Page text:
Designed to empower high school students new in America to see the world with biliterate and discerning eyes, a Summer Language Academy was presented for 88 teens from 17 different countries who speak 14 different languages — from Arabic and Korean to Pashto.
Fernando Rodríguez-Valls, associate professor of secondary education, co-led the academy with Roxanna Hernandez, school site administrator at Savannah High School, where the academy was held earlier this summer. The academy is a partnership between the College of Education and Anaheim Union High School District, in which Rodríguez-Valls designed the academy curriculum, with input from the district. CSUF teacher candidates helped co-teach the program alongside the district’s veteran teachers and instructional assistants.
The program’s goal is to enhance teens’ language skills in English by exploring and reaffirming their self-identity and their cultural and linguistic richness, while training future bilingual teachers. Rodríguez-Valls will present a 1:15 p.m. workshop on this topic at Friday’s (July 28) California Teachers Summit in Room 67 of the Education-Classroom Building.
Why is this program needed?
The academy gives English-language learners from across district schools the opportunity to work with teachers to deeply analyze who they are and where they came from, and build a foundation for a welcoming community. District teachers, instructional assistants and teacher candidates also are introduced to new ways of teaching based on caring, mindfulness and integrity. Dr. Alison Dover [CSUF assistant professor of secondary education], who has knowledge and expertise in this area, helped to articulate these elements, which are the core of culturally and linguistically responsive teaching methods.
What are some misconceptions about students from other countries?
Often, the cultural and linguistic richness students from foreign countries bring to the schools is ignored. The academy shows them that their languages and cultures are assets. I see them as emergent bilinguals, students who already speak another language and are committed to add a new language and new culture to their identities, not by assimilating themselves, but by integrating and enlightening their new communities.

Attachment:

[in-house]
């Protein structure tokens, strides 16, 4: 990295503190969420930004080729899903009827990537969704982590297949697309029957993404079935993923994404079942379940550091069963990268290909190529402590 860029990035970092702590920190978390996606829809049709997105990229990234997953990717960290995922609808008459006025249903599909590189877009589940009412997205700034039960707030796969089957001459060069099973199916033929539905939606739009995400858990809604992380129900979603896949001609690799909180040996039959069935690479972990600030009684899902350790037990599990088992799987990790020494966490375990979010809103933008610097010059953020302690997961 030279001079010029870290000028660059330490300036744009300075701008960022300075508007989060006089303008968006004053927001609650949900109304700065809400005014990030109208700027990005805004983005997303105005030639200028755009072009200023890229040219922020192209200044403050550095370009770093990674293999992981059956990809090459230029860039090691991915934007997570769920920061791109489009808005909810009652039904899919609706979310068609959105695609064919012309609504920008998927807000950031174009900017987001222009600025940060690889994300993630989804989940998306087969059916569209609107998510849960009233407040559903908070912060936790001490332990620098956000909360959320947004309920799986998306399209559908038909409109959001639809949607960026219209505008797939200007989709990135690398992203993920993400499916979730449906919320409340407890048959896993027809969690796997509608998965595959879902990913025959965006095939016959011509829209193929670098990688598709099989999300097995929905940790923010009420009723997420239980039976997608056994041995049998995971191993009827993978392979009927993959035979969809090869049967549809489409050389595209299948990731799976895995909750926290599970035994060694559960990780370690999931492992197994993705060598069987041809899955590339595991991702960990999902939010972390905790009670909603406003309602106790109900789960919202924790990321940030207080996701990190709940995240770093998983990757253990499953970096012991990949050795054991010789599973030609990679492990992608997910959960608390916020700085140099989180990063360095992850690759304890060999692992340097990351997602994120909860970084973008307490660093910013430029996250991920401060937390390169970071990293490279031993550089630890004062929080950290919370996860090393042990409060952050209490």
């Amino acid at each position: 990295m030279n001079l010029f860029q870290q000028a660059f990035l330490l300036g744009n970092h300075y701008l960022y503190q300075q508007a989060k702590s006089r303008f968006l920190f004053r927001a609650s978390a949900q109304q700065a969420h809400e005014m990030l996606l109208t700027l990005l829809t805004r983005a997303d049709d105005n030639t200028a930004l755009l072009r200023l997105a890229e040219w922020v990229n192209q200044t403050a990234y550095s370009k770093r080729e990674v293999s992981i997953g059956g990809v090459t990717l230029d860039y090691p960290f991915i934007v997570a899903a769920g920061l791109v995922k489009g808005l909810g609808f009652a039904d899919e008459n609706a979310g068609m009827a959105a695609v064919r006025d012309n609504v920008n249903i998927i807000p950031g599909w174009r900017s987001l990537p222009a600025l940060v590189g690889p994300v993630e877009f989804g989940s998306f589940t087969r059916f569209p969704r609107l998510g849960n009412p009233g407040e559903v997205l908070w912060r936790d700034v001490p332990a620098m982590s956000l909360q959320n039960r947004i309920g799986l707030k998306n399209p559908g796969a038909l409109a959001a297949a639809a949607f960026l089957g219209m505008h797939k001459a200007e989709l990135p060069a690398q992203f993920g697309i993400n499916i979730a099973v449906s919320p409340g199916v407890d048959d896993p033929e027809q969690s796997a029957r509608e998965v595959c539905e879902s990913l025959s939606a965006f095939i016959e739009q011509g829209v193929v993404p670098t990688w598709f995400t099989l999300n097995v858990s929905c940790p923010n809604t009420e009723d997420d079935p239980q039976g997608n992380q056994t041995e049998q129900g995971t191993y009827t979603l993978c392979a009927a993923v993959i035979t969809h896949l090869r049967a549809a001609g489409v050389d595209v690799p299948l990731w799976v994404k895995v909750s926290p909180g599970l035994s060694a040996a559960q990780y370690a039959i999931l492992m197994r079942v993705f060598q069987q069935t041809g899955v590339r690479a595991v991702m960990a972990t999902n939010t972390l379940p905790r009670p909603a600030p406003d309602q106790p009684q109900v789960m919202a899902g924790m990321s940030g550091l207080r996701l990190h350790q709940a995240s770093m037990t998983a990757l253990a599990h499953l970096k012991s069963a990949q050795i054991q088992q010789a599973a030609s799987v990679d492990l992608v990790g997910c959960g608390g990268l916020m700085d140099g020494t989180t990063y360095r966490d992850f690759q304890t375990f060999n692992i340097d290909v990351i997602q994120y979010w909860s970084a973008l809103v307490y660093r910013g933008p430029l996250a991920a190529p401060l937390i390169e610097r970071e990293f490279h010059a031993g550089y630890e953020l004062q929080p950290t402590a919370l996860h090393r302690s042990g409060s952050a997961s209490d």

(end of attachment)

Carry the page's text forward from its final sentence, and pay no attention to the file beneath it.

Why is it important to keep one’s own language?
Being multicultural and multilingual is an asset. Through the academy, we show these new arrivals — in the U.S. less than three years to several months — that narrow thinking is démodé and it is based on fear and struggle for power. We teach students that being global means being mindful, caring and respectful for other people’s languages and cultures. We talk about the difference between accepting and embracing other people’s views and ideas. We empower and challenge them to see the world with critical, multiliterate and multicultural eyes.
What tools do you give students?
We teach them how to think critically — the importance of seeing and analyzing problems from different views and perspectives. We show them that it is much harder to care than to hate. The academy follows five principles of caring: To listen if you want to be heard; to welcome if you want to be invited; to share if you want to be fair; to respect if you want to be appreciated; to love if you want to be loved; and to assist if you want to be helped. We also work on developing an awareness that will allow students to become participatory and democratic citizens in their classrooms, and in the American society.
What do you find most rewarding?
I want to show everyone that education is much more than standardized tests and direct instruction. Teaching and learning should be about questioning the status quo and eliminating one-way thinking. When I developed this program, I thought about a space where teaching overpowers instruction, where learning surpasses drilling, where languages conquer monolingualism, and most importantly, where thinking eradicates fanaticism and a fake sense of univocal identity.
View a video about the Summer Language Academy here.